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Pulmonary drug delivery of antimicrobials and anticancer drugs using solid dispersions

Al-Obaidi, H. ORCID:, Granger, A., Hibbard, T. and Opesanwo, S. (2021) Pulmonary drug delivery of antimicrobials and anticancer drugs using solid dispersions. Pharmaceutics, 13 (7). 1056. ISSN 1999-4923

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To link to this item DOI: 10.3390/pharmaceutics13071056


It is well established that currently available inhaled drug formulations are associated with extremely low lung deposition. Currently available technologies alleviate this low deposition problem via mixing the drug with inert larger particles, such as lactose monohydrate. Those inert particles are retained in the inhalation device or impacted in the throat and swallowed, allowing the smaller drug particles to continue their journey towards the lungs. While this seems like a practical approach, in some formulations, the ratio between the carrier to drug particles can be as much as 30 to 1. This limitation becomes more critical when treating lung conditions that inherently require large doses of the drug, such as antibiotics and antivirals that treat lung infections and anticancer drugs. The focus of this review article is to review the recent advancements in carrier free technologies that are based on coamorphous solid dispersions and cocrystals that can improve flow properties, and help with delivering larger doses of the drug to the lungs.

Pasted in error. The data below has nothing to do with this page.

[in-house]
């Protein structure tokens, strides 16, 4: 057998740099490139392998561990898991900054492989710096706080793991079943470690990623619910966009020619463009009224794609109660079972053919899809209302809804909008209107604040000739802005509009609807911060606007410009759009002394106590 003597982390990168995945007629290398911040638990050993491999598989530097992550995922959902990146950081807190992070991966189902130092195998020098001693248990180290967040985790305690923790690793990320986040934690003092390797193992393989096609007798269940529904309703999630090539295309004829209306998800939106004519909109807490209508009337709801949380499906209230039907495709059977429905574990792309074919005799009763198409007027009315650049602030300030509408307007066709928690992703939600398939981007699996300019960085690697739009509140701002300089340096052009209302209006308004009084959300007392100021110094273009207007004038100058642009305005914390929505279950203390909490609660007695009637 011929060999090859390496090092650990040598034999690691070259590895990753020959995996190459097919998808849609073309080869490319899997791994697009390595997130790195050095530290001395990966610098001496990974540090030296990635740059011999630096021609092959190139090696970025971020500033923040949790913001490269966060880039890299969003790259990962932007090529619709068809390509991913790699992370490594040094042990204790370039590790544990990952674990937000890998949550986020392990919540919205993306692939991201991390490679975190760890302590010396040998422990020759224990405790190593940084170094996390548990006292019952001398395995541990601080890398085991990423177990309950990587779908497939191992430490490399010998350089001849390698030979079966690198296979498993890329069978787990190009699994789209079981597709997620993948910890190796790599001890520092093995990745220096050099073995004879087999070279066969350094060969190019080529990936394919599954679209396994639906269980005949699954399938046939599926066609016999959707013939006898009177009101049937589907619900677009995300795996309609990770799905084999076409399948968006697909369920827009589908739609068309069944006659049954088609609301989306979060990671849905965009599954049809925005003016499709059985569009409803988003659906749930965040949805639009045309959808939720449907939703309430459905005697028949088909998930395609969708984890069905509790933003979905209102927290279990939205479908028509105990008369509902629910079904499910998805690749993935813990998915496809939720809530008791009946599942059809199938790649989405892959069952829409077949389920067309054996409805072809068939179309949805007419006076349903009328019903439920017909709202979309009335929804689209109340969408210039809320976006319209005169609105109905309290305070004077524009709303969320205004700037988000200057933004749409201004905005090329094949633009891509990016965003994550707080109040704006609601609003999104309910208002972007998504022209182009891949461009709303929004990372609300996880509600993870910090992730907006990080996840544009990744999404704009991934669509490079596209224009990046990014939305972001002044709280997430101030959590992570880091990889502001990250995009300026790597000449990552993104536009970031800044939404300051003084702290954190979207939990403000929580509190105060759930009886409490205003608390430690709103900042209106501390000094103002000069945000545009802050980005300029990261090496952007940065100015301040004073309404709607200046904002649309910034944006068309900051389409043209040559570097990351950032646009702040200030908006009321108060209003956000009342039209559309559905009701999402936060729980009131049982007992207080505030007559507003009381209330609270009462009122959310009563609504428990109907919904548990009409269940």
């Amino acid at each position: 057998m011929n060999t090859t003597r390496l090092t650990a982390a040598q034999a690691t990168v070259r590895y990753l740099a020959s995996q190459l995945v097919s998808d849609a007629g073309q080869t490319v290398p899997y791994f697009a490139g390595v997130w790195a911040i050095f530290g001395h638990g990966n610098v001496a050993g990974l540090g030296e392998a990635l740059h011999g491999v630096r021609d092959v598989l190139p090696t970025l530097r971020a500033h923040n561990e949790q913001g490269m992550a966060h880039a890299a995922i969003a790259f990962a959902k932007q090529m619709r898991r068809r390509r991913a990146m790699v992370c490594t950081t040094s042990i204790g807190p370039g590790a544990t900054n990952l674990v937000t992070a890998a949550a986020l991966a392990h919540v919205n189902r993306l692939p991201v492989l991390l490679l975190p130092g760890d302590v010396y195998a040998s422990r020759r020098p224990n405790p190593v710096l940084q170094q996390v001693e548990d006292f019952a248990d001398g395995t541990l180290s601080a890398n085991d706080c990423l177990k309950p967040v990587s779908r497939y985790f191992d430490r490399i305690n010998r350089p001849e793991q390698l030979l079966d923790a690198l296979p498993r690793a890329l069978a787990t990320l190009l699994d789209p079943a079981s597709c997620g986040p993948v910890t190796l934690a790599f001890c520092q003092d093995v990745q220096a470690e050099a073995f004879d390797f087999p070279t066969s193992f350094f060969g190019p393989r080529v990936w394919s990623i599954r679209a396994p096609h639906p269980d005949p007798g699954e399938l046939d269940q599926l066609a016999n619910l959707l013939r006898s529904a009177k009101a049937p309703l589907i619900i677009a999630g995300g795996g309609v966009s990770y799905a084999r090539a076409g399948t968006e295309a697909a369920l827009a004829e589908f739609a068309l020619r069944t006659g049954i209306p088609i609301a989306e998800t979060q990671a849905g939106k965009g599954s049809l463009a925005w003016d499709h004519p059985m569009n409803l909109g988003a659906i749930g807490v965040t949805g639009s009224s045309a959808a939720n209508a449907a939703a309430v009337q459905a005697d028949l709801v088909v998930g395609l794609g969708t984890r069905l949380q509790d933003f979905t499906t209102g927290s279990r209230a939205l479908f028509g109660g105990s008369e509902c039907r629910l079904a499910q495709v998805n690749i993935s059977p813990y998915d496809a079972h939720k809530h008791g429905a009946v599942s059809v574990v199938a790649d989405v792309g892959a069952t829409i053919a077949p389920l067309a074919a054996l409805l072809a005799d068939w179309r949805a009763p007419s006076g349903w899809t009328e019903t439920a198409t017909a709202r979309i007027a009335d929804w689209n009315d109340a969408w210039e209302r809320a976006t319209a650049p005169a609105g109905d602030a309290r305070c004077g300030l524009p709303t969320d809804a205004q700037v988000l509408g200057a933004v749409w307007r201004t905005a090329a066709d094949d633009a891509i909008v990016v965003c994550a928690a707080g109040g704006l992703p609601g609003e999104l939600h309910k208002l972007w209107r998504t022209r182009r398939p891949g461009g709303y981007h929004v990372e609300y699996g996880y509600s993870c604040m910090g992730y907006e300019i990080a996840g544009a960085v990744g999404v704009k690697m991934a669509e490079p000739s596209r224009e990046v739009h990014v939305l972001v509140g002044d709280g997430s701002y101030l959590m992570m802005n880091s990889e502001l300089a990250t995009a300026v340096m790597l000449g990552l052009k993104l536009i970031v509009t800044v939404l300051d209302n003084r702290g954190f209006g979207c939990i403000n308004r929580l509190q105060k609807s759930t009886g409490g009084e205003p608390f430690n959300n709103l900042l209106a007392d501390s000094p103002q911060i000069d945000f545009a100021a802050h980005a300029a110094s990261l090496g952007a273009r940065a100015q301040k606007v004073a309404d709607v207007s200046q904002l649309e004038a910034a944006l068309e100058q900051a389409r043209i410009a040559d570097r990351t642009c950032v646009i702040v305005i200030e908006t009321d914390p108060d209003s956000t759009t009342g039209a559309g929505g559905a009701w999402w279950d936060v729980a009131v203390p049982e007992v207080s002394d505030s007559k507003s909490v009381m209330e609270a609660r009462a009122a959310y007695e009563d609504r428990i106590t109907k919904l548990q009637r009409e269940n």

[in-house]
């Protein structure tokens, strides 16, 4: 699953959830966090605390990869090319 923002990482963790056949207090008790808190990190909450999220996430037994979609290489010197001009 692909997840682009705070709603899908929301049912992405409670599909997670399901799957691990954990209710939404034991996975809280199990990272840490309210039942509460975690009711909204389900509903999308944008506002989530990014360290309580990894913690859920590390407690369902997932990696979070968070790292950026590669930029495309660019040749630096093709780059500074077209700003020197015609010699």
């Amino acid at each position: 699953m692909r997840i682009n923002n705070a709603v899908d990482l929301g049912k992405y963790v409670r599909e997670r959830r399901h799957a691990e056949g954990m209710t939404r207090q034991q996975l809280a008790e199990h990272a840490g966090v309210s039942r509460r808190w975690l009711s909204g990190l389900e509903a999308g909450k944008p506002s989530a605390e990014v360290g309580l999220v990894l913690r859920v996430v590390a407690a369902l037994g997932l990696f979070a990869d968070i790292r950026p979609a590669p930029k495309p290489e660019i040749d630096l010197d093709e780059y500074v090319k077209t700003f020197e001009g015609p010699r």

Item Type:Article
Divisions:Interdisciplinary centres and themes > Chemical Analysis Facility (CAF) > Optical Spectroscopy (CAF)
Interdisciplinary centres and themes > Chemical Analysis Facility (CAF) > Thermal Analysis (CAF)
Life Sciences > School of Chemistry, Food and Pharmacy > School of Pharmacy > Pharmaceutics Research Group
ID Code:99414


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